God Help the Child by Toni Morrison
3 words: complex, unsettling, layered
You know how some books improve after you’ve read them?
This is one of those.
As I was reading, I was engaged with the story and the characters. But when I finished the book… wow.
It became something altogether better.
The flavors all melded. The storylines converged. The layers lined up (though not too neatly).
This is also a book that surprised me, because I thought I knew where it was going–a story of a woman and her mother. But then it took some unexpected turns — not in the “Oh my gosh, what a plot twist!” way, but in a way that was more like real life, where the story unfolds in ways we just don’t expect.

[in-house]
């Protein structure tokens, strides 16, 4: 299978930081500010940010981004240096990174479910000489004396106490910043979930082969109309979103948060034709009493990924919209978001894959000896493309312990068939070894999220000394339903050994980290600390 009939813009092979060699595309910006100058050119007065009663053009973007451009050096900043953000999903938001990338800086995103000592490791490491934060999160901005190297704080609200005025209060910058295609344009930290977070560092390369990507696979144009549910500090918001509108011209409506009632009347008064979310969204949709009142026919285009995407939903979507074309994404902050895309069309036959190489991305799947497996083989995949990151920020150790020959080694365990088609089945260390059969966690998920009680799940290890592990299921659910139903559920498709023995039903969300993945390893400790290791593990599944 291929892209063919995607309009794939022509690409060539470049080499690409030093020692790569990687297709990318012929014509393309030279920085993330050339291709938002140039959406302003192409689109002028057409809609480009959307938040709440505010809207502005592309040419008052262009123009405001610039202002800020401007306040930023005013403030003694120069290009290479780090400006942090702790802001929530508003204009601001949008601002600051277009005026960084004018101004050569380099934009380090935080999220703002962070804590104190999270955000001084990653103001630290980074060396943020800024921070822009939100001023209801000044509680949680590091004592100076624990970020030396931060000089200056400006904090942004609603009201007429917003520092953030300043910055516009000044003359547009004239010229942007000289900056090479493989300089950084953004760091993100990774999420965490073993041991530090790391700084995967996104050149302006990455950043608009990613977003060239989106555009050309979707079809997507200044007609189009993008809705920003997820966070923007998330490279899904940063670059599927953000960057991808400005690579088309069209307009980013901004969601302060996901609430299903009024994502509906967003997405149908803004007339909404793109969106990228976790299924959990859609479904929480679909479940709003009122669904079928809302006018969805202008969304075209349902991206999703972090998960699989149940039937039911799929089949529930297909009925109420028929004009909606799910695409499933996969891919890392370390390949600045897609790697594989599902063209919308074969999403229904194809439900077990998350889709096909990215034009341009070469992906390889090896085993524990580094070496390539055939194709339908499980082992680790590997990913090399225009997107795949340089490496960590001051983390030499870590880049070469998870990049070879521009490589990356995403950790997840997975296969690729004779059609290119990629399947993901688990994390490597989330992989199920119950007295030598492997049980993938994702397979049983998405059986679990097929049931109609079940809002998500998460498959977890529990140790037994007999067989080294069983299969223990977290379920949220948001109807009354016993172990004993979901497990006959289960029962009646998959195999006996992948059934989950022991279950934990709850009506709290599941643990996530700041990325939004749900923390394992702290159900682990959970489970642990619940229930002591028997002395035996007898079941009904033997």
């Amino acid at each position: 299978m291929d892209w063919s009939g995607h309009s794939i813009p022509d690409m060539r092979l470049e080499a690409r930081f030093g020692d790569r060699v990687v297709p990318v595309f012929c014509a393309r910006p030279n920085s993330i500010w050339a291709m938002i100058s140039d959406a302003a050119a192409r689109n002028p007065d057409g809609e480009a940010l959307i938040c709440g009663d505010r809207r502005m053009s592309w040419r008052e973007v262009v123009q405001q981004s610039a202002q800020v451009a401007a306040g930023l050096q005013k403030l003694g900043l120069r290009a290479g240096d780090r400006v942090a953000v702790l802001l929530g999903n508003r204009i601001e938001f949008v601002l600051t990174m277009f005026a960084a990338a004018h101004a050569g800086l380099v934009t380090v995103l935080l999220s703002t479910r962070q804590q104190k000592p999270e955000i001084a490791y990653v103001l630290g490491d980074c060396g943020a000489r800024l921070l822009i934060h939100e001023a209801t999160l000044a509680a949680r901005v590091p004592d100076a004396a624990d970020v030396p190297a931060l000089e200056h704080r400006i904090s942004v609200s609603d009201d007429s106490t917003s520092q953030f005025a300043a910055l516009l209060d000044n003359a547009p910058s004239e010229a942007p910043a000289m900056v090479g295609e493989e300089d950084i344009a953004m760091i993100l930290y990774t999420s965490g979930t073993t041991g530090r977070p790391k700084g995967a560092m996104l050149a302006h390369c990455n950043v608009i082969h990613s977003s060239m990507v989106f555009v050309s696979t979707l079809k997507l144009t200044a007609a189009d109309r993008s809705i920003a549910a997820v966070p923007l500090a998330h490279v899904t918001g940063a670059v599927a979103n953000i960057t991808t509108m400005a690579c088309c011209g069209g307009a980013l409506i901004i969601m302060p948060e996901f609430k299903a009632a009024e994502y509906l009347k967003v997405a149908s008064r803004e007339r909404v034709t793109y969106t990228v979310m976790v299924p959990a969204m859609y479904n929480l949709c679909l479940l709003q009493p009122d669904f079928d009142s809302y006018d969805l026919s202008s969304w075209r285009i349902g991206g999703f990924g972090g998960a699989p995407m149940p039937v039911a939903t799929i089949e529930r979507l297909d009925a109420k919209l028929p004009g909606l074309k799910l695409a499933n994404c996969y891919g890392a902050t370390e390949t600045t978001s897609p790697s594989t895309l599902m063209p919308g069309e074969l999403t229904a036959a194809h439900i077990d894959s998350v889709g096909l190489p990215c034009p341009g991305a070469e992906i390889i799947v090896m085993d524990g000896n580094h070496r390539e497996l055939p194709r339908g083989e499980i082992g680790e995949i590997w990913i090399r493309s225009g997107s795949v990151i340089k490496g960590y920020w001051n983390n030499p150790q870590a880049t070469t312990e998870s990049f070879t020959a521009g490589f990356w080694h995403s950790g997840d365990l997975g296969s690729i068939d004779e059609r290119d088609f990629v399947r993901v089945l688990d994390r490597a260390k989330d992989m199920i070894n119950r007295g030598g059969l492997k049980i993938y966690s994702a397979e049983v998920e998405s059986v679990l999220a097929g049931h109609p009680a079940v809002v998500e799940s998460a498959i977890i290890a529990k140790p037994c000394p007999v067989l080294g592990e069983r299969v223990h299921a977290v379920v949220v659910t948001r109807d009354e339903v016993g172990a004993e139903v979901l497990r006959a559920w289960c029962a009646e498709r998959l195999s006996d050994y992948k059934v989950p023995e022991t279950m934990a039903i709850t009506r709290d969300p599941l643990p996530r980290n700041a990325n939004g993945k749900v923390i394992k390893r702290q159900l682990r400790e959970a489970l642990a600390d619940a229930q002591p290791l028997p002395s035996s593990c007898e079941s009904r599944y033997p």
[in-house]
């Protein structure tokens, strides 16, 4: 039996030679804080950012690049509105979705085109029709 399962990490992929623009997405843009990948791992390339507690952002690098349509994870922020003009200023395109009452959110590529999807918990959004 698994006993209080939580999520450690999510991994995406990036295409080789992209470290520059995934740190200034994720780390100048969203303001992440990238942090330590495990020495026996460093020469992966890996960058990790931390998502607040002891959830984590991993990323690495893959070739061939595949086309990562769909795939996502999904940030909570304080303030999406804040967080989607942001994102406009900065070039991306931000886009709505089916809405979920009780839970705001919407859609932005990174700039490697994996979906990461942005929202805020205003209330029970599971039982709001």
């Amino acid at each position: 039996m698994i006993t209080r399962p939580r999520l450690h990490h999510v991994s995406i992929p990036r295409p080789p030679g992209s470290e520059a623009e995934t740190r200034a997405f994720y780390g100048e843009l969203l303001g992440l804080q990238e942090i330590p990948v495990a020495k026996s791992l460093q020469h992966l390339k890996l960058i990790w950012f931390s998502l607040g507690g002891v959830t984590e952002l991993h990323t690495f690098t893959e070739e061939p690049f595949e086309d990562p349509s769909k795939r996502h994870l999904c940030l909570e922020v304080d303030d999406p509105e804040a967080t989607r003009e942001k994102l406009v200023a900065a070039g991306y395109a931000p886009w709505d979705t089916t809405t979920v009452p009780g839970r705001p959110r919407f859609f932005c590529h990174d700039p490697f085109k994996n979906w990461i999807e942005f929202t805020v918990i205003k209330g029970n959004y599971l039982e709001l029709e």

This is the story of a woman who names herself Bride, who dresses all in white to set off her blue-black skin. And it’s the story of the mother who was ashamed of her. And the man who abandons her. And the friend who might not be a friend to her.
And then there are hippies living off the grid, and a woman torching bedsprings, and all of these things make sense.
I listened to the audiobook, which Toni Morrison reads herself. Her voice is quiet and expressive. Her words do the work, and her voice is the vehicle. It works just right.
Give this book a whirl if you like… literary fiction, books by authors of color, multiple narrators, hints of magical realism, and a story that’ll keep you thinking long after the reading is done
So, readers… What’s a book that improved after you read it?